This is the soul of the Spiritual Exercises, which Ignatius composed over many

years between his own conversion and the establishment of the Society. It is a manual for

use by a director of a spiritual gymnasium in which others could be helped to undergo,

slowly and deliberately, often in solitude and silence, experiences equivalent to those

which had overwhelmed and transformed him. Though leaving much to the discretion of

the director of the retreat, the Exercises laid down a daring program of methodical

spiritual training. If the full course of four weeks were completed, the participant would

have confronted his own sinfulness, re-created and re-lived in his imagination the life of

Christ, and been brought to irrevocable commitment to fight under his standard. Every

daily exercise involved planned meditation – in the dark or light, kneeling, standing or lying

on the floor, and always accompanied by Ignatius s famous composition of place , that is,

such intense use of the imagination that one could hear the shrieks of Hell, feel the heat of

its flames, smell the fragrance of Heaven, see the road from Bethlehem and the cave of the

Nativity, and so on (Mitchell). Ignatius intended the Exercises for anyone, male or

female, and not just for his Jesuits. His book became one of the spiritual masterworks of

the Catholic Reformation.

Initially it was probably presumed by Ignatius that the Company would remain a

small one and that any new recruits would be like the first companions, namely, mature

and already ordained. In the event, much younger men who were zealous and promising

soon began requesting admission, and since the Society s resources were already under

strain, they could not be turned away. They would require training and the obvious way

to provide this was to acquire a Jesuit residence where young postulants could reside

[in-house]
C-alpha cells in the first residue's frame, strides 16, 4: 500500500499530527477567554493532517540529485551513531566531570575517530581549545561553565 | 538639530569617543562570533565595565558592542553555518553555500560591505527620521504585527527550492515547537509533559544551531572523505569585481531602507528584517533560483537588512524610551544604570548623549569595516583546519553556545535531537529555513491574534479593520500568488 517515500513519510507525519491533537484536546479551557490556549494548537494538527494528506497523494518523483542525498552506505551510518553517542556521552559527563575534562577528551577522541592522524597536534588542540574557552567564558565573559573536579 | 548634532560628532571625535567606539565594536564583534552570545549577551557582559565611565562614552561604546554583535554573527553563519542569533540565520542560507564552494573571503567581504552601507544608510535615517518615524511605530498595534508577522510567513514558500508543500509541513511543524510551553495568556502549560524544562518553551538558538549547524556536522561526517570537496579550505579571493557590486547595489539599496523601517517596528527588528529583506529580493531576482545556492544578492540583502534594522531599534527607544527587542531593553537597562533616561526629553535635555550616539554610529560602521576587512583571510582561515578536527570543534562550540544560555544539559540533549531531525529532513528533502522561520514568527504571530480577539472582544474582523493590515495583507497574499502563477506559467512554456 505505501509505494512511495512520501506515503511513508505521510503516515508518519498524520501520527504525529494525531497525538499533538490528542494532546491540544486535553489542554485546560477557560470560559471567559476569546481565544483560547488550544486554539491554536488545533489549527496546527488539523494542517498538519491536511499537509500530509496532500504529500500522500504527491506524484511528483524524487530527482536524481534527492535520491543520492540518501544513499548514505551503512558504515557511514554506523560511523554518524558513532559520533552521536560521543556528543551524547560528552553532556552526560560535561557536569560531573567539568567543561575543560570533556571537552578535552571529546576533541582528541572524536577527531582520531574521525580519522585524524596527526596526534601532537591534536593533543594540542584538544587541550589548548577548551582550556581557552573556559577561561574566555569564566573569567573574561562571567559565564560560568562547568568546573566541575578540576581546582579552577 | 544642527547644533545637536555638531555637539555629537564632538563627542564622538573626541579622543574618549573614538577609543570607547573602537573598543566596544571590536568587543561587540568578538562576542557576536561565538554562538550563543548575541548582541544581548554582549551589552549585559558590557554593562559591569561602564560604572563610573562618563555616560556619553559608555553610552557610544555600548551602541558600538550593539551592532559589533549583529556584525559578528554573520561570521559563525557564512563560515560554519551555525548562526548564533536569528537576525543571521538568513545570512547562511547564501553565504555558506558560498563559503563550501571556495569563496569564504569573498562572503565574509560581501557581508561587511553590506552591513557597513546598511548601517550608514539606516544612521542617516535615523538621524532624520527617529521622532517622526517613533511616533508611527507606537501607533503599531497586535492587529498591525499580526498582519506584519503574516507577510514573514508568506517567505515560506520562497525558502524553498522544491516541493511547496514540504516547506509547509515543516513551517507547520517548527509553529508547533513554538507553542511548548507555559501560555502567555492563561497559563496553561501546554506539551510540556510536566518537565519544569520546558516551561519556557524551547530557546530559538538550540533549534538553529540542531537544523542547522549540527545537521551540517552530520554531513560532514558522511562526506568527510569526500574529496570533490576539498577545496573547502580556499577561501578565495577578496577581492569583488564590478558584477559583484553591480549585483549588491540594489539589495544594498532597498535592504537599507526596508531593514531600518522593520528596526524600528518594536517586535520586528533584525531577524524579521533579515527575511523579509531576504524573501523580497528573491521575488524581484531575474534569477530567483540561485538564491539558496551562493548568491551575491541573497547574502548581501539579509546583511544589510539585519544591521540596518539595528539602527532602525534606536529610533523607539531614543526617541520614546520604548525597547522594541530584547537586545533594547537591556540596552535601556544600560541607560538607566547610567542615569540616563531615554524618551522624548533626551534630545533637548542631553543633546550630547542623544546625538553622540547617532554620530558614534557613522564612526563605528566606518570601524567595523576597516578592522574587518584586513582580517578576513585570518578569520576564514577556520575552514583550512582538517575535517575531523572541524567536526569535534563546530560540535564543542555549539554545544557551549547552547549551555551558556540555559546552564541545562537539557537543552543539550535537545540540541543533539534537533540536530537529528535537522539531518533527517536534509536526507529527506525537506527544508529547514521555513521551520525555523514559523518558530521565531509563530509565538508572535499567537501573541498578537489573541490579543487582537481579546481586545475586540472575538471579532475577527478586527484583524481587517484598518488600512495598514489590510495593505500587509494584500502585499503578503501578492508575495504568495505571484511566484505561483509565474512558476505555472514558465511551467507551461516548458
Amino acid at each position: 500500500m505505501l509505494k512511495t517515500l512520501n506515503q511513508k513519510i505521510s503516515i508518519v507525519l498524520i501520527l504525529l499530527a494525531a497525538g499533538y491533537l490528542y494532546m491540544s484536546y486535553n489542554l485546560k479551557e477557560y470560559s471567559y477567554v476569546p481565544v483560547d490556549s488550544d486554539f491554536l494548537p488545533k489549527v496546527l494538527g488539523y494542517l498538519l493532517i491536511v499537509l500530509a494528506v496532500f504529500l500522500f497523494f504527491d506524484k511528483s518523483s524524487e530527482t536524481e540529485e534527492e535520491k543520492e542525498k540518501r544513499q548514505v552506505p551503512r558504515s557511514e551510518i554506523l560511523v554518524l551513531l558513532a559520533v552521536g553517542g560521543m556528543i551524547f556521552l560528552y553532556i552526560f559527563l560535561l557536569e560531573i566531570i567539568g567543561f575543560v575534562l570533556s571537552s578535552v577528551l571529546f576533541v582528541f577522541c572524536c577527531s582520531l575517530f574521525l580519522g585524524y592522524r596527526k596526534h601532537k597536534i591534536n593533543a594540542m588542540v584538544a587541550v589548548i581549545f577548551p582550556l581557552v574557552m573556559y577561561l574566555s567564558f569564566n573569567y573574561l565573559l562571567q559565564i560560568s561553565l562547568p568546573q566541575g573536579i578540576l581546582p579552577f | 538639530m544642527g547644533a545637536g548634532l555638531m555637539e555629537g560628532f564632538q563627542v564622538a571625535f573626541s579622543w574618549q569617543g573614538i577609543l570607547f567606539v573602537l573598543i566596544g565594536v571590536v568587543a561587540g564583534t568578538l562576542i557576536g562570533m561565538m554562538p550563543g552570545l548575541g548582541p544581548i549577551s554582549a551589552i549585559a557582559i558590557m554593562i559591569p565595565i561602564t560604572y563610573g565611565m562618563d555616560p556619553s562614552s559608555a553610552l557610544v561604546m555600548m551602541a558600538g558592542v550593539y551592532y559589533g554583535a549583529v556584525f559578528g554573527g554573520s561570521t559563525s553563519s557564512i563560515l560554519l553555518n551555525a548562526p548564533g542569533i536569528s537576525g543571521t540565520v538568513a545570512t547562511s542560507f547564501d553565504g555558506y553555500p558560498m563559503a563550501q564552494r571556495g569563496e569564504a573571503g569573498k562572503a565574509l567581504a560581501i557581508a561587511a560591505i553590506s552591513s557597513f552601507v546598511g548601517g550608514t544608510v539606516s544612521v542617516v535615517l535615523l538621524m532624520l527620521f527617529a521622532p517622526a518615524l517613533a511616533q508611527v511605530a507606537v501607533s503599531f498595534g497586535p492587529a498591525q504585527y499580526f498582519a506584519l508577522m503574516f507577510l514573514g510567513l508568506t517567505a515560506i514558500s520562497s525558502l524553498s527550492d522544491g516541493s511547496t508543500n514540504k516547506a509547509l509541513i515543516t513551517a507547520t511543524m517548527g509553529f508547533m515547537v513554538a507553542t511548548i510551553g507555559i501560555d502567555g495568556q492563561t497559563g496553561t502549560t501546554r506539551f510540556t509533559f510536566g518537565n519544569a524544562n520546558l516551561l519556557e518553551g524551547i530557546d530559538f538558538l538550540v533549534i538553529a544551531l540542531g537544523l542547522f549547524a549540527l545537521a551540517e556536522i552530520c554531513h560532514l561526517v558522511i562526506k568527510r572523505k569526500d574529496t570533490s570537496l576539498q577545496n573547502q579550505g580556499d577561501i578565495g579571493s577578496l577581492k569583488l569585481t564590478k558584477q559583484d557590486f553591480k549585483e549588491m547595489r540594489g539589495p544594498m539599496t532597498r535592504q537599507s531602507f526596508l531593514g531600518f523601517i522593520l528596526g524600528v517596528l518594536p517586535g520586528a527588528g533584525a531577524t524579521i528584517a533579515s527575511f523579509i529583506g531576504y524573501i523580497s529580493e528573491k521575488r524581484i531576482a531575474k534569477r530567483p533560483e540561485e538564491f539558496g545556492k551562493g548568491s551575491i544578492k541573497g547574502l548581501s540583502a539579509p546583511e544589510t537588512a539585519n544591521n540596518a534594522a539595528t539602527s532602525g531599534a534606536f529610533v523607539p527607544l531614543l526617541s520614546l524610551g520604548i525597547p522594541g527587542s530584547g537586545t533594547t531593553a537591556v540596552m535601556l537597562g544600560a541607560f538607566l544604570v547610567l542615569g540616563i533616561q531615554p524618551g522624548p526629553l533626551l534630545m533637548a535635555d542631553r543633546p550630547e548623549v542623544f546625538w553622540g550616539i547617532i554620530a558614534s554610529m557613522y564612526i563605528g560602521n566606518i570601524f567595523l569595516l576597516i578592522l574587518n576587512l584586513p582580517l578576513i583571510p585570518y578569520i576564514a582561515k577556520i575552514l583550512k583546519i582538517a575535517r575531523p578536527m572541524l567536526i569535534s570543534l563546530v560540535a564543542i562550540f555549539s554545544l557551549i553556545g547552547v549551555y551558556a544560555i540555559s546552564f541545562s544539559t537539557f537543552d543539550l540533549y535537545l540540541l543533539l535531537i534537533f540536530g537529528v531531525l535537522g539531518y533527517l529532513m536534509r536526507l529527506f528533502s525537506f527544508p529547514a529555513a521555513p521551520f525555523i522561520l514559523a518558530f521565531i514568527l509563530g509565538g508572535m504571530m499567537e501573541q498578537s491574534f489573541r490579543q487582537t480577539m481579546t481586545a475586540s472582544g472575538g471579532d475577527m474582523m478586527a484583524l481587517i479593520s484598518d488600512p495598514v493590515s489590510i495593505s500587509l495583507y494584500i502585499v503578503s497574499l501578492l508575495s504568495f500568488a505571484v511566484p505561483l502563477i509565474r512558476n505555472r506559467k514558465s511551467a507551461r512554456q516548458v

while completing their education at the nearby university. By 1544 there were six such

Jesuit residences, one in Paris and the others in Italy.

However, for various reasons, Ignatius soon decided that the Society itself should

undertake the instruction of its younger recruits. Thus there came into existence in Padua

the first Jesuit college, in the modern sense of the word, and Jesuits found themselves

involved in formal education. Other colleges soon followed in Italy. These began to take

externs, young men who were not intending to become Jesuits but were simply in search

of a good secondary education. In 1548 further steps were taken when the Society

acquired a college in Messina which was almost entirely for such youths. The next step

was to accept externs boarders at these boys schools, a practice which became

increasingly common as Jesuit college building advanced.

Meanwhile, since 1543, Jesuits had started teaching in the clerical seminary in Goa,

India, the capital of the Portuguese Asian empire, and this in turn paved the way for

accepting responsibility for tuition in the college opened in Rome in 1551 for training

German youths for the secular priesthood. This was the German, later

German-Hungarian, College. Five years earlier the young duke of Gandia, Francis Borgia

(future third general of the Society), had founded a college in his namesake town which

was to be a seminary for Jesuits and which finally persuaded Ignatius to found an

international seminary run by and for Jesuits in Rome. That opened in 1551. Finally, as

we shall see, Jesuits were soon to find their way into university teaching.

Thus, largely by accident and in response to unforeseen pressures and

opportunities, the Society whose founder had originally declared that it would not be

involved in study or teaching embarked on becoming the largest single provider of

education Europe had ever seen. All this had considerable repercussionson the evolution

of the Society. First, colleges were to be allowed permanent endowment. Unlike any

ordinary residence, no Jesuit college would be opened unless it was guaranteed sufficient

regular income to enable its pupils to get on with their studies undistracted by financial

worries and there would be free tuition for all. So the Society had begun to embrace

landlordship and endowments. Ignatius always saw colleges as centres of local missionary

and pastoral activity, as well as tuition. Did teaching duties not tie men down and militate

against that mobility which was the distinguishing mark of a Jesuit?

What was most new about the new orders of the Catholic Reformation was

commitment to good works, an active aide among the sick, hungry, poor and abandoned.

The early Jesuits had reflected this concern. In Rome, for instance, catechizing street

children, helping with a Martha house for ex-prostitutes and an orphanage, visiting